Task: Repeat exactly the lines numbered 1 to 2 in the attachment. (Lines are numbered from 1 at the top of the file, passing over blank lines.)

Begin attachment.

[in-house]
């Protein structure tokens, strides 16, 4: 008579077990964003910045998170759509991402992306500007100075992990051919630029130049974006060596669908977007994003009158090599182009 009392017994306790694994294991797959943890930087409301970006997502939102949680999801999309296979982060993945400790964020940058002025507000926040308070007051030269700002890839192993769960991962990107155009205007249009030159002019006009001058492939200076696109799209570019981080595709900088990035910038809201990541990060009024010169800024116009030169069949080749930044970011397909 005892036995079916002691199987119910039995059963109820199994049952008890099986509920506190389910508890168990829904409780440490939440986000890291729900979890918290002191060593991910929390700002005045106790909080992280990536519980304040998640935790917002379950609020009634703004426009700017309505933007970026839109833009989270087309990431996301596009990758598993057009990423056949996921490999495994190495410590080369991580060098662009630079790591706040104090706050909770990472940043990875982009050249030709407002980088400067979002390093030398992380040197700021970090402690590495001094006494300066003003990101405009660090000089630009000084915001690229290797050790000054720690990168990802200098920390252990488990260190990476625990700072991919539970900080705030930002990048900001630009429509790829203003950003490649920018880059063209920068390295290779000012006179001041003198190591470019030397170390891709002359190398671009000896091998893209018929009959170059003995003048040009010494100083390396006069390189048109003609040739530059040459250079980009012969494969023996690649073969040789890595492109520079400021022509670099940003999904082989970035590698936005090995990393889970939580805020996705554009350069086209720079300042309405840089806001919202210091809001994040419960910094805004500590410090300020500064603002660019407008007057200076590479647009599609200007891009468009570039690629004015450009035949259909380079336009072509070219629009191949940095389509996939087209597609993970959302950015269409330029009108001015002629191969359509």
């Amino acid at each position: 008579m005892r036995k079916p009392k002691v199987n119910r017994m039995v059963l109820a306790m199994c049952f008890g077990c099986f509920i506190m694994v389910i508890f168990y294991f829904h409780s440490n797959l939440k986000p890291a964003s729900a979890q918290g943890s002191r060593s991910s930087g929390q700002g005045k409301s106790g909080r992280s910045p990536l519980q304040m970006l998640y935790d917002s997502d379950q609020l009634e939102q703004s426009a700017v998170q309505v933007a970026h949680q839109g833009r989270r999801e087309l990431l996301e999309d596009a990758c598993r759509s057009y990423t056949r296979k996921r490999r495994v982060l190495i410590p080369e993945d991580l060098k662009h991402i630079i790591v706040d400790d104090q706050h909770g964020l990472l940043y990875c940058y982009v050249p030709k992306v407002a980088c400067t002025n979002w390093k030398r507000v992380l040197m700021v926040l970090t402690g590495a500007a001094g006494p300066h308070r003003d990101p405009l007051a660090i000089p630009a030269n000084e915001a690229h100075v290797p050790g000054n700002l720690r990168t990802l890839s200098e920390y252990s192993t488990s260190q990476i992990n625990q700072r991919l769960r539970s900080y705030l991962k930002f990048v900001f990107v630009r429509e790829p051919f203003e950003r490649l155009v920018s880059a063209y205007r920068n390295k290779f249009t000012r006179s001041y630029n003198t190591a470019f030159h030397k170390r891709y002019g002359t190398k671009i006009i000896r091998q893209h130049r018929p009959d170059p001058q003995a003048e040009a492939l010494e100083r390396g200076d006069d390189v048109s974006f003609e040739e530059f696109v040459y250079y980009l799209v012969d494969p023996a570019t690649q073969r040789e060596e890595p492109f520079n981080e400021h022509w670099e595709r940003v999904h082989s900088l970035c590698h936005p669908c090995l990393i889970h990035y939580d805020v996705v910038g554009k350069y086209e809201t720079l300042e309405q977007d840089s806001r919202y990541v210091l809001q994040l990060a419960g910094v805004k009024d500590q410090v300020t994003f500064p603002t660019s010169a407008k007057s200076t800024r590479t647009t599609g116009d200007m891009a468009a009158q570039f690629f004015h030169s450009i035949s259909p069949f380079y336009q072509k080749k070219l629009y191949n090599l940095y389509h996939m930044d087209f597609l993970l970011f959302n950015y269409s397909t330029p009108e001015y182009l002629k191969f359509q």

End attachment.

[in-house]
């Protein structure tokens, strides 16, 4: 008579077990964003910045998170759509991402992306500007100075992990051919630029130049974006060596669908977007994003009158090599182009 009392017994306790694994294991797959943890930087409301970006997502939102949680999801999309296979982060993945400790964020940058002025507000926040308070007051030269700002890839192993769960991962990107155009205007249009030159002019006009001058492939200076696109799209570019981080595709900088990035910038809201990541990060009024010169800024116009030169069949080749930044970011397909 005892036995079916002691199987119910039995059963109820199994049952008890099986509920506190389910508890168990829904409780440490939440986000890291729900979890918290002191060593991910929390700002005045106790909080992280990536519980304040998640935790917002379950609020009634703004426009700017309505933007970026839109833009989270087309990431996301596009990758598993057009990423056949996921490999495994190495410590080369991580060098662009630079790591706040104090706050909770990472940043990875982009050249030709407002980088400067979002390093030398992380040197700021970090402690590495001094006494300066003003990101405009660090000089630009000084915001690229290797050790000054720690990168990802200098920390252990488990260190990476625990700072991919539970900080705030930002990048900001630009429509790829203003950003490649920018880059063209920068390295290779000012006179001041003198190591470019030397170390891709002359190398671009000896091998893209018929009959170059003995003048040009010494100083390396006069390189048109003609040739530059040459250079980009012969494969023996690649073969040789890595492109520079400021022509670099940003999904082989970035590698936005090995990393889970939580805020996705554009350069086209720079300042309405840089806001919202210091809001994040419960910094805004500590410090300020500064603002660019407008007057200076590479647009599609200007891009468009570039690629004015450009035949259909380079336009072509070219629009191949940095389509996939087209597609993970959302950015269409330029009108001015002629191969359509």